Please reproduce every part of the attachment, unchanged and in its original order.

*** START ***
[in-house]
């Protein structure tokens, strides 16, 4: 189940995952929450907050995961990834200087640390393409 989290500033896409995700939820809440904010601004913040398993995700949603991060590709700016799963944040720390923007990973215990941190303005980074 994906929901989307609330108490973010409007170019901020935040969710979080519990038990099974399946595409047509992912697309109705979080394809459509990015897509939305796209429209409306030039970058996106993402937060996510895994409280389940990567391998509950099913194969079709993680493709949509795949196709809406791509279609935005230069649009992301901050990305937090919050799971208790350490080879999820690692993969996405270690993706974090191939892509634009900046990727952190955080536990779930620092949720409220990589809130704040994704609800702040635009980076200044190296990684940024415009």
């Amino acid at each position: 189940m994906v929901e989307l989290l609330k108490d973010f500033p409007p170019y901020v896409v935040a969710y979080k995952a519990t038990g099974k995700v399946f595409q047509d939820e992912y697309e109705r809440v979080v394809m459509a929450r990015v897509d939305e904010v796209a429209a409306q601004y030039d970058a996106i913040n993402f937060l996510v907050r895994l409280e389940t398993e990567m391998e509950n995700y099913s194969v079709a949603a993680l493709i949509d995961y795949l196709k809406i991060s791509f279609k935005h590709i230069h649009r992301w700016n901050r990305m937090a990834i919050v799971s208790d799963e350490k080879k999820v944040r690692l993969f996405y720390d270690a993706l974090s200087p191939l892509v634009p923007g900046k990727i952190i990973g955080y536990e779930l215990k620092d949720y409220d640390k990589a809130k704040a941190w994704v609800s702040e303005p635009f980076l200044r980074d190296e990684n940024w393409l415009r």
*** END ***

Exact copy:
[in-house]
């Protein structure tokens, strides 16, 4: 189940995952929450907050995961990834200087640390393409 989290500033896409995700939820809440904010601004913040398993995700949603991060590709700016799963944040720390923007990973215990941190303005980074 994906929901989307609330108490973010409007170019901020935040969710979080519990038990099974399946595409047509992912697309109705979080394809459509990015897509939305796209429209409306030039970058996106993402937060996510895994409280389940990567391998509950099913194969079709993680493709949509795949196709809406791509279609935005230069649009992301901050990305937090919050799971208790350490080879999820690692993969996405270690993706974090191939892509634009900046990727952190955080536990779930620092949720409220990589809130704040994704609800702040635009980076200044190296990684940024415009």
């Amino acid at each position: 189940m994906v929901e989307l989290l609330k108490d973010f500033p409007p170019y901020v896409v935040a969710y979080k995952a519990t038990g099974k995700v399946f595409q047509d939820e992912y697309e109705r809440v979080v394809m459509a929450r990015v897509d939305e904010v796209a429209a409306q601004y030039d970058a996106i913040n993402f937060l996510v907050r895994l409280e389940t398993e990567m391998e509950n995700y099913s194969v079709a949603a993680l493709i949509d995961y795949l196709k809406i991060s791509f279609k935005h590709i230069h649009r992301w700016n901050r990305m937090a990834i919050v799971s208790d799963e350490k080879k999820v944040r690692l993969f996405y720390d270690a993706l974090s200087p191939l892509v634009p923007g900046k990727i952190i990973g955080y536990e779930l215990k620092d949720y409220d640390k990589a809130k704040a941190w994704v609800s702040e303005p635009f980076l200044r980074d190296e990684n940024w393409l415009r």